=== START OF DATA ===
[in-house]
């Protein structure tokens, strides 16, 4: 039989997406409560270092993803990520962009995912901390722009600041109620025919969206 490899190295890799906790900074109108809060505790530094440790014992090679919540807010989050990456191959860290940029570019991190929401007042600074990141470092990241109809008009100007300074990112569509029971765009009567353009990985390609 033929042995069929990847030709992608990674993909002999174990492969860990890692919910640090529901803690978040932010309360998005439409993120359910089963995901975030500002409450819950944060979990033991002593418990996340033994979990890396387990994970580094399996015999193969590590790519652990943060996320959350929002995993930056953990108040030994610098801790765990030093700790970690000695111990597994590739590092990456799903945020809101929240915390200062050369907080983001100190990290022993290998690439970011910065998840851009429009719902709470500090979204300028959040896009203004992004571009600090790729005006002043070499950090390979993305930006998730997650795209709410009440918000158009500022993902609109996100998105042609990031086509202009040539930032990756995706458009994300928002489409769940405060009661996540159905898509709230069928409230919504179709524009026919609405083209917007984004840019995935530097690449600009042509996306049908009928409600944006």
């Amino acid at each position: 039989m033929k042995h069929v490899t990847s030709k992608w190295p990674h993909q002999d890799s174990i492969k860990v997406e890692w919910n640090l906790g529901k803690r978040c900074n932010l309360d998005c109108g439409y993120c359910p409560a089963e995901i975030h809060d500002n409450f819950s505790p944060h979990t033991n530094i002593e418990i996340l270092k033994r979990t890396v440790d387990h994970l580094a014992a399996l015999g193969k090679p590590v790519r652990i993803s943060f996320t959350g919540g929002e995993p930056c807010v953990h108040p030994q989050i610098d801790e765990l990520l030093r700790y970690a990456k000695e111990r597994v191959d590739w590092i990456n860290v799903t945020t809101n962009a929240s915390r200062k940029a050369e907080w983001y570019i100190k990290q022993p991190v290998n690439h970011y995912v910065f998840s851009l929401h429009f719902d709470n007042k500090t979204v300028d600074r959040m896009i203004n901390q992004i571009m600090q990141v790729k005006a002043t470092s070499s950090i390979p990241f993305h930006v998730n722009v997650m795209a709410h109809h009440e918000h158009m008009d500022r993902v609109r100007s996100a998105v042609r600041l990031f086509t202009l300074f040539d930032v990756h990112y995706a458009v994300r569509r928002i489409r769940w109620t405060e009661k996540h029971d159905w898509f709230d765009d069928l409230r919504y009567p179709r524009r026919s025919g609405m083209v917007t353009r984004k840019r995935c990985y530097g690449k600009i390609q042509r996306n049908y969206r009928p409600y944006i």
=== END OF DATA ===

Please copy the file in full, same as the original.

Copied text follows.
[in-house]
């Protein structure tokens, strides 16, 4: 039989997406409560270092993803990520962009995912901390722009600041109620025919969206 490899190295890799906790900074109108809060505790530094440790014992090679919540807010989050990456191959860290940029570019991190929401007042600074990141470092990241109809008009100007300074990112569509029971765009009567353009990985390609 033929042995069929990847030709992608990674993909002999174990492969860990890692919910640090529901803690978040932010309360998005439409993120359910089963995901975030500002409450819950944060979990033991002593418990996340033994979990890396387990994970580094399996015999193969590590790519652990943060996320959350929002995993930056953990108040030994610098801790765990030093700790970690000695111990597994590739590092990456799903945020809101929240915390200062050369907080983001100190990290022993290998690439970011910065998840851009429009719902709470500090979204300028959040896009203004992004571009600090790729005006002043070499950090390979993305930006998730997650795209709410009440918000158009500022993902609109996100998105042609990031086509202009040539930032990756995706458009994300928002489409769940405060009661996540159905898509709230069928409230919504179709524009026919609405083209917007984004840019995935530097690449600009042509996306049908009928409600944006």
């Amino acid at each position: 039989m033929k042995h069929v490899t990847s030709k992608w190295p990674h993909q002999d890799s174990i492969k860990v997406e890692w919910n640090l906790g529901k803690r978040c900074n932010l309360d998005c109108g439409y993120c359910p409560a089963e995901i975030h809060d500002n409450f819950s505790p944060h979990t033991n530094i002593e418990i996340l270092k033994r979990t890396v440790d387990h994970l580094a014992a399996l015999g193969k090679p590590v790519r652990i993803s943060f996320t959350g919540g929002e995993p930056c807010v953990h108040p030994q989050i610098d801790e765990l990520l030093r700790y970690a990456k000695e111990r597994v191959d590739w590092i990456n860290v799903t945020t809101n962009a929240s915390r200062k940029a050369e907080w983001y570019i100190k990290q022993p991190v290998n690439h970011y995912v910065f998840s851009l929401h429009f719902d709470n007042k500090t979204v300028d600074r959040m896009i203004n901390q992004i571009m600090q990141v790729k005006a002043t470092s070499s950090i390979p990241f993305h930006v998730n722009v997650m795209a709410h109809h009440e918000h158009m008009d500022r993902v609109r100007s996100a998105v042609r600041l990031f086509t202009l300074f040539d930032v990756h990112y995706a458009v994300r569509r928002i489409r769940w109620t405060e009661k996540h029971d159905w898509f709230d765009d069928l409230r919504y009567p179709r524009r026919s025919g609405m083209v917007t353009r984004k840019r995935c990985y530097g690449k600009i390609q042509r996306n049908y969206r009928p409600y944006i």